Every Man in his Humour is a city comedy by Ben Jonson first performed in 1598. It begins with a prologue,
Though need make many poets, and some such
As art and nature have not bettered much;
Yet ours, for want, hath not so loved the stage
As he dare serve th'ill customs of the age,
Or purchase your delight at such a rate,
As, for it, he himself must justly hate.
To make a child, now swaddled, to proceed
Man, and then shoot up, in one beard or weed,
Past threescore years; or, with three rusty swords,
And help of some few foot-and-half-foot words,
Fight over York and Lancaster's long jars,
And in the tiring-house bring wounds to scars.
He rather prays you will be pleased to see
One such, today, as other plays should be.
Where neither Chorus wafts you o'er the seas;
Nor creaking throne comes down, the boys to please;
Nor nimble squib is seen, to make afeared
The gentlewoman; nor rolled bullet heard
To say it thunders; nor tempestuous drum
Rumbles, to tell you when the storm doth come;
But deeds, and language, such as men do use;
And persons, such as Comedy would choose,
When she would show an image of the times,
And sport with human follies, not with crimes,
Except we make 'em such by loving still
Our popular errors, as you'll all confess
By laughing at them, they deserve no less;
Which when you heartily do, there's hope left, then,
You, that have so graced monsters, may like men.
Jonson goes on to introduce Old Knowell, quite probably played by William Shakespeare when it was first performed, who is concerned about the morals of his son Edward, who shows a keen interest in poetry, and his nephew Stephen who has taken up falconry. His worries are compounded when he receives a letter from Wellbred meant for Edward inviting him to re-join his chums in London. Brainworm is instructed to bring Edward to Knowell's study and open the letter, and not to tell him the letter has already been read. Brainworm immediately disobeys the orders and tells Edward Knowell has in fact read the letter, and Edward shows great excitement at the prospect of a trip to London: so far, it's reading very much like the New Comedy of Terrance and Plautus. Jonson goes on to introduce a variety of characters living in London, all caricature-like and often almost grotesque, all linked somehow to the dissolute and highly disrespectful Wellbred, and many trying to avoid any repercussions from Wellbred's somewhat cruel sense of humour.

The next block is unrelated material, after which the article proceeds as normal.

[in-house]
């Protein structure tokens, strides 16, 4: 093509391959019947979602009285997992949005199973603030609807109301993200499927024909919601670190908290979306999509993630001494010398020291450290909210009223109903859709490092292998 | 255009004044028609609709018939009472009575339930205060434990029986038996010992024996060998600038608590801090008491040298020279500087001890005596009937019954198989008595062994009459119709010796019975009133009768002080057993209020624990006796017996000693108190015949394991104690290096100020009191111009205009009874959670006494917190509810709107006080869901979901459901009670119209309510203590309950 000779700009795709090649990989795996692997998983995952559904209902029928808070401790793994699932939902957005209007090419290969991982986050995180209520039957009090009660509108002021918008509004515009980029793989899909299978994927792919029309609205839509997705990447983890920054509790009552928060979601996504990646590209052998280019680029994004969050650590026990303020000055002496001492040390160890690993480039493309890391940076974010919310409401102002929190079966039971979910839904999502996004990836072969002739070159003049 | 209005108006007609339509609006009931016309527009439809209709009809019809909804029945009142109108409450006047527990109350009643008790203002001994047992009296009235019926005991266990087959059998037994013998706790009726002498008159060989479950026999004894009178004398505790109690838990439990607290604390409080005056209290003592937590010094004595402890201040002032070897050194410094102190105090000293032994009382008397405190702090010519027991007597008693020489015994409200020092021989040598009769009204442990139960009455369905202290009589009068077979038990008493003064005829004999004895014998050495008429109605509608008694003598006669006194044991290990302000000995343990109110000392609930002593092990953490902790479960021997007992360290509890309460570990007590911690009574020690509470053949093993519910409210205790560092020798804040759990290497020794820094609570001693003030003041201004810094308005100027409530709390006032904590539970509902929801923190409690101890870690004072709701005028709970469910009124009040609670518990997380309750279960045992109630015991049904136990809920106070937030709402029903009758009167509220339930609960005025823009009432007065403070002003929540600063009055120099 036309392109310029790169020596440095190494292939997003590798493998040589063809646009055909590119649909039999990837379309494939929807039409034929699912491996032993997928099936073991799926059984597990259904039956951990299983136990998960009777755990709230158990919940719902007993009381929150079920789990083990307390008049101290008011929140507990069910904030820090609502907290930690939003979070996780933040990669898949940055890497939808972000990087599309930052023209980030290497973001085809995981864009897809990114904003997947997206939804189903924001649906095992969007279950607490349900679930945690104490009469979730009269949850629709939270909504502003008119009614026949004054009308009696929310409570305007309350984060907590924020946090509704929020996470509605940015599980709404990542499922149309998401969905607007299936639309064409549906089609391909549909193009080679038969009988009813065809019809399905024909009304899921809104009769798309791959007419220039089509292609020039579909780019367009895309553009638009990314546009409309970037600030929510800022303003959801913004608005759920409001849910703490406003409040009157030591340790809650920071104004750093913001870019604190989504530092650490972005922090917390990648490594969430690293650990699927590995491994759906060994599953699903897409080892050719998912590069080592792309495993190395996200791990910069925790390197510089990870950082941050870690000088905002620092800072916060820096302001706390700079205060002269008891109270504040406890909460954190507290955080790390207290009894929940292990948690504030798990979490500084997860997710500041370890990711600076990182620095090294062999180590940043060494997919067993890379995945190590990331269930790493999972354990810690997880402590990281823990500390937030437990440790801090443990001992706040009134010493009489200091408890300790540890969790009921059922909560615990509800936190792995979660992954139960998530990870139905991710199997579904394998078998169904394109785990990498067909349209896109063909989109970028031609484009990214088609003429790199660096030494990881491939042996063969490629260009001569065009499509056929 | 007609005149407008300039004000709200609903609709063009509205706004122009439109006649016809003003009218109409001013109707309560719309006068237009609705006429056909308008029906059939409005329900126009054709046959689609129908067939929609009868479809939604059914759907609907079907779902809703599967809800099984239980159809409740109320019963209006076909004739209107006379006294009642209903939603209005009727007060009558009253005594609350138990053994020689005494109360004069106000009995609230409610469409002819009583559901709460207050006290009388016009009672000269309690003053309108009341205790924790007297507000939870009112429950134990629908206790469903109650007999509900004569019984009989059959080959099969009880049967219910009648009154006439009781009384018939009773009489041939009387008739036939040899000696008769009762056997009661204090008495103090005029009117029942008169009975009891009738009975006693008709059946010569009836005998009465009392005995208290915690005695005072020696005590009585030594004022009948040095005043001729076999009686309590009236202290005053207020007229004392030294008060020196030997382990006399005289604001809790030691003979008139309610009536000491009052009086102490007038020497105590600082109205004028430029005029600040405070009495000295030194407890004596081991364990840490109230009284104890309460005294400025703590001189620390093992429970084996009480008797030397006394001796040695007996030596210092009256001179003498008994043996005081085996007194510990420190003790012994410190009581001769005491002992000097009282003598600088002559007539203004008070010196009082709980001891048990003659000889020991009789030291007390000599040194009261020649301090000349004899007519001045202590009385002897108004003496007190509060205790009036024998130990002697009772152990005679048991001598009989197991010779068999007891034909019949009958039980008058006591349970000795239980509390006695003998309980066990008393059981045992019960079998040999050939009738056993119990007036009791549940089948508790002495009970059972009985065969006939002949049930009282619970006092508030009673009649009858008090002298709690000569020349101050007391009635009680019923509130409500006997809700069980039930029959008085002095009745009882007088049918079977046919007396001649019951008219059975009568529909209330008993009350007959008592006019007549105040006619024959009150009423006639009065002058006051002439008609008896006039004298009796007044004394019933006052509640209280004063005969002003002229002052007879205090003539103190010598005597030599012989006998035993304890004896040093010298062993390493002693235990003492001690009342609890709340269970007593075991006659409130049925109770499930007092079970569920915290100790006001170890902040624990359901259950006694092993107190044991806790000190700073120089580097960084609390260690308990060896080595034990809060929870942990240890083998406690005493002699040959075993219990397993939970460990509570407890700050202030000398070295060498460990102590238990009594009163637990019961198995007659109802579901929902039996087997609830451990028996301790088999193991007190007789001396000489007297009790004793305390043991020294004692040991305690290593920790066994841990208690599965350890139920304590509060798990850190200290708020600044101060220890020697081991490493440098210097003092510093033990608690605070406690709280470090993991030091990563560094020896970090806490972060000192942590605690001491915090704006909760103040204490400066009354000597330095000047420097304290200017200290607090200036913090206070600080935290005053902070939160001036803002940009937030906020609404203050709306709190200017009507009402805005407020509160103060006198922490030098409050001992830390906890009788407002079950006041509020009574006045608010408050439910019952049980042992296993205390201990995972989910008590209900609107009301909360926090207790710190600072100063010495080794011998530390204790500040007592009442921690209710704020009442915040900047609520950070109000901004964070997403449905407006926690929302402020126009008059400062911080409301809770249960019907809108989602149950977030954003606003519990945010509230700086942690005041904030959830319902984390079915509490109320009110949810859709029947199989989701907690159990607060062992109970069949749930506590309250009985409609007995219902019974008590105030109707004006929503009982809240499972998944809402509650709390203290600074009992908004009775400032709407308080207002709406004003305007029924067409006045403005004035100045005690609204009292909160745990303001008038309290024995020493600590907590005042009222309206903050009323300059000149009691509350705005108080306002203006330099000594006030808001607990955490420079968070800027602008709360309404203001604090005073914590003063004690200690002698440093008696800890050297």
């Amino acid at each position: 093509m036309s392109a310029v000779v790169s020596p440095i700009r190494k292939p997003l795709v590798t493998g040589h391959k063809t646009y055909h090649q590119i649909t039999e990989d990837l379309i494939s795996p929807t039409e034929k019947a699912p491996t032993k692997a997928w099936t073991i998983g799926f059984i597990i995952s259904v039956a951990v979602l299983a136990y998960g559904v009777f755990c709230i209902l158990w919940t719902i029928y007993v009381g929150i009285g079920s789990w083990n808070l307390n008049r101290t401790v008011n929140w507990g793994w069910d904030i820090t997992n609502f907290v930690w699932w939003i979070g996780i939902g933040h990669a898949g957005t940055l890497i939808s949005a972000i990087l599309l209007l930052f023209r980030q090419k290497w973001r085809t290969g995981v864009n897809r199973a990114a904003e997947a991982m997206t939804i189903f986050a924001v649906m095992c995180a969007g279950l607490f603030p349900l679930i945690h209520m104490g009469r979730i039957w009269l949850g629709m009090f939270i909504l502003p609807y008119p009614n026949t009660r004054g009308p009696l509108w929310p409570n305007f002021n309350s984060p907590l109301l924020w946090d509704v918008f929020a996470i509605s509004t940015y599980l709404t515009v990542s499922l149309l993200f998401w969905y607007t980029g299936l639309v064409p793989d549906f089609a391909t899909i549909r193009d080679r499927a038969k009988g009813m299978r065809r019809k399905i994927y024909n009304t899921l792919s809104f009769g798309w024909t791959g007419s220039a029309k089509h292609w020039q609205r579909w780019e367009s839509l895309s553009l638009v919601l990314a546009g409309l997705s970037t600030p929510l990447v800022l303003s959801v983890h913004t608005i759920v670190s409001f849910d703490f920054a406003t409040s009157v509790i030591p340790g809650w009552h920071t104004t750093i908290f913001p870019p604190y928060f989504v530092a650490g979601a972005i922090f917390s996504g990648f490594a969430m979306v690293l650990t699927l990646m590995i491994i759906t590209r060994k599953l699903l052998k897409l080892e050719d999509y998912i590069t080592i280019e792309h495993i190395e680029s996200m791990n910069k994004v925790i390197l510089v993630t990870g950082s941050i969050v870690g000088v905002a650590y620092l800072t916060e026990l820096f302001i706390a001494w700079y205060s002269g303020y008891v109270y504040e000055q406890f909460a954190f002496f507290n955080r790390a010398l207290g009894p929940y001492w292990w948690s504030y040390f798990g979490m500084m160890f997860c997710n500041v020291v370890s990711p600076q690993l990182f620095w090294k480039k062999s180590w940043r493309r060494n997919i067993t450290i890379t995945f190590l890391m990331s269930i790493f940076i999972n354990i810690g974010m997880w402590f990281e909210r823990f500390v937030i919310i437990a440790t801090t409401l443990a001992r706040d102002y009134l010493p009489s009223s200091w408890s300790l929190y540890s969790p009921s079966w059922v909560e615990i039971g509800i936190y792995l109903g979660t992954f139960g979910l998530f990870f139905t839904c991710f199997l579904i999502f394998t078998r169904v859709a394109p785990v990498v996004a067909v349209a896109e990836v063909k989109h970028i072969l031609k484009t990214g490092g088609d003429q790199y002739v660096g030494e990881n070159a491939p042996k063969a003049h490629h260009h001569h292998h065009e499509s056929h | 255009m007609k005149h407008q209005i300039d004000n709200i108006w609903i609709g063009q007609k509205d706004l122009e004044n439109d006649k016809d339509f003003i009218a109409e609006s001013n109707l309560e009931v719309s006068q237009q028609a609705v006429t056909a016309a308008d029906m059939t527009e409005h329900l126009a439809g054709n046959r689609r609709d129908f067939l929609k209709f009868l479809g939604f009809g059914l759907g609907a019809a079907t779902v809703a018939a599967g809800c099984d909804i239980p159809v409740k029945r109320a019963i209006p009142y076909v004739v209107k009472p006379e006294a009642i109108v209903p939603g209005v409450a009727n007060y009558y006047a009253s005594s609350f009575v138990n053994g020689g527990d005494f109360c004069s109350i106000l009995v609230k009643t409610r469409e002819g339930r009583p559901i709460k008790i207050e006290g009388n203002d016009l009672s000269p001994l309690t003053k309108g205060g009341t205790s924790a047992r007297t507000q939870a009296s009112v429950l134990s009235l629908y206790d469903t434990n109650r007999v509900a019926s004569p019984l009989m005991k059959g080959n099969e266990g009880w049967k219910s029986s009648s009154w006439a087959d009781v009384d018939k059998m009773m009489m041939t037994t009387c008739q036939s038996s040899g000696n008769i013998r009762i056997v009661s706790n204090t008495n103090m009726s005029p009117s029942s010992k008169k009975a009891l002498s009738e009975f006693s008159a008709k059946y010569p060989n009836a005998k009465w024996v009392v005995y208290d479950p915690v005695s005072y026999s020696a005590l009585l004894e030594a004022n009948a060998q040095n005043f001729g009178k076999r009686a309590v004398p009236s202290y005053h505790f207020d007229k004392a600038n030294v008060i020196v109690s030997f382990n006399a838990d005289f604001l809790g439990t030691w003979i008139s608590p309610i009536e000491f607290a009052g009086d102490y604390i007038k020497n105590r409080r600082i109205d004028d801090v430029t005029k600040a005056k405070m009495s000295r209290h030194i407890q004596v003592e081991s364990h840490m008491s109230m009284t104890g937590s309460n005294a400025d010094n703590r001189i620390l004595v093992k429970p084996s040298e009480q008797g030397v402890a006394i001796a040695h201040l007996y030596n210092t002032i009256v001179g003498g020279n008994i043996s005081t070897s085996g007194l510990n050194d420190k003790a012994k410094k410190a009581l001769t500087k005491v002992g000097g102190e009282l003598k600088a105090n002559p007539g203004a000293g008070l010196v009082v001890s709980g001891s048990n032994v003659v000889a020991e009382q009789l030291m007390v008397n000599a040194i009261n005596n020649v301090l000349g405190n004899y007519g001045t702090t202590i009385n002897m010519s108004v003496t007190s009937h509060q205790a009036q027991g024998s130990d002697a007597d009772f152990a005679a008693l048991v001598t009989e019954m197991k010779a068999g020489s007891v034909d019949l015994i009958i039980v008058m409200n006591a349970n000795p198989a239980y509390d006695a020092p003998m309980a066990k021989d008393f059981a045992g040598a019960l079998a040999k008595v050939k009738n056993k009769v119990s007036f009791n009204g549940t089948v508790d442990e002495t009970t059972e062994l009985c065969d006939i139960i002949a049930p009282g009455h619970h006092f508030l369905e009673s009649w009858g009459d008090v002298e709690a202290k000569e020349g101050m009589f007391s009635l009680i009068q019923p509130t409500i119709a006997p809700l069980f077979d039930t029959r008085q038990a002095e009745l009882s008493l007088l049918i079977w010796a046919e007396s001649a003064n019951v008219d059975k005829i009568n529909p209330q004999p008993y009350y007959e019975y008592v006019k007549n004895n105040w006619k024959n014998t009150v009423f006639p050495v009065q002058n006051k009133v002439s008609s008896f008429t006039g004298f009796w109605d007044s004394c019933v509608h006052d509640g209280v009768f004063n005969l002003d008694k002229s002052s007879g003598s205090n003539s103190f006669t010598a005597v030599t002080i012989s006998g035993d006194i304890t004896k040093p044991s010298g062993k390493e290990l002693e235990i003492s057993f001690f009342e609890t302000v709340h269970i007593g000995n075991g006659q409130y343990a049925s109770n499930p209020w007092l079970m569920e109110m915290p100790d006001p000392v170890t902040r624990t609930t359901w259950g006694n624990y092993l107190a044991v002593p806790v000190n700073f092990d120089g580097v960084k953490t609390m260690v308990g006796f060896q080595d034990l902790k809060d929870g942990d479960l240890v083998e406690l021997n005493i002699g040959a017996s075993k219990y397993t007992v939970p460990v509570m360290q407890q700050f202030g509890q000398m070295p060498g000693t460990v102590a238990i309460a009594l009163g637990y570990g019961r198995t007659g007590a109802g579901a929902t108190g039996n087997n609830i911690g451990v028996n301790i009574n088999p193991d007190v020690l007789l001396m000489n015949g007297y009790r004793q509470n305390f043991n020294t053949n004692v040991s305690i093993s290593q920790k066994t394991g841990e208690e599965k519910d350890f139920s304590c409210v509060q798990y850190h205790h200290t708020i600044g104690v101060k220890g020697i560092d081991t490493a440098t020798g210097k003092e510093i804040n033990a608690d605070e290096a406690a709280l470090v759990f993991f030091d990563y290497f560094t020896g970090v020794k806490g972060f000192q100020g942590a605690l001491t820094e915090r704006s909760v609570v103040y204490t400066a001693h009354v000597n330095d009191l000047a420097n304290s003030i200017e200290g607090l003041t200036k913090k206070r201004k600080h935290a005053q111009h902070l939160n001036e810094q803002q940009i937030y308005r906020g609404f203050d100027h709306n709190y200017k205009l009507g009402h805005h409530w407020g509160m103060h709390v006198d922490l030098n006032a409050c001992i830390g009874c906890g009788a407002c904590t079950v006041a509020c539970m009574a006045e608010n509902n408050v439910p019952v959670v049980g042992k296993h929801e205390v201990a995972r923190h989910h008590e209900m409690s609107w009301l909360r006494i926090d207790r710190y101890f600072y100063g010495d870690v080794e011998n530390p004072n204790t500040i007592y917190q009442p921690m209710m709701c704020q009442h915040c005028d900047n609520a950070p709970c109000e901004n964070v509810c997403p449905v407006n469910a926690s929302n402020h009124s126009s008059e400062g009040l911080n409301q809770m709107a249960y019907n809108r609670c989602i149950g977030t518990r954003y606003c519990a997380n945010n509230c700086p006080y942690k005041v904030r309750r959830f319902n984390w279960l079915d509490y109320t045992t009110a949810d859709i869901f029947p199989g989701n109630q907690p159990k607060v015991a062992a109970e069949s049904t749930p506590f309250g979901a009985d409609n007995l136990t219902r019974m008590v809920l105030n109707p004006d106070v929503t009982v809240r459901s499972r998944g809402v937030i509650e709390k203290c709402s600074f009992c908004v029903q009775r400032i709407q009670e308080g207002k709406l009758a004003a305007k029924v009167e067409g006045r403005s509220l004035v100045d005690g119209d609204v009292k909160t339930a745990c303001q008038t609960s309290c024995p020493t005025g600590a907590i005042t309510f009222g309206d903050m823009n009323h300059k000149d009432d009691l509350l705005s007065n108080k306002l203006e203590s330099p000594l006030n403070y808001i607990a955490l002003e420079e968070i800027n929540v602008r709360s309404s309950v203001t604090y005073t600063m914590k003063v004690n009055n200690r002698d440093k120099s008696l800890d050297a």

It's a fun play, but it's not an easy one: I struggled from start to finish. I enjoyed that New Comedy element I mentioned, and it does read like a standard Elizabethan comedy: misunderstandings, disguises, utter confusion, and a cheery resolution at the end. There's a sequel too - Every Man Out of his Humour (1599). Should it turn up, I will probably read it, but for now I was more relieved just to finish the first one! Still, these city comedies are intriguing and I'm looking forward to reading The Roaring Girl by Thomas Dekker and Thomas Middleton over the weekend.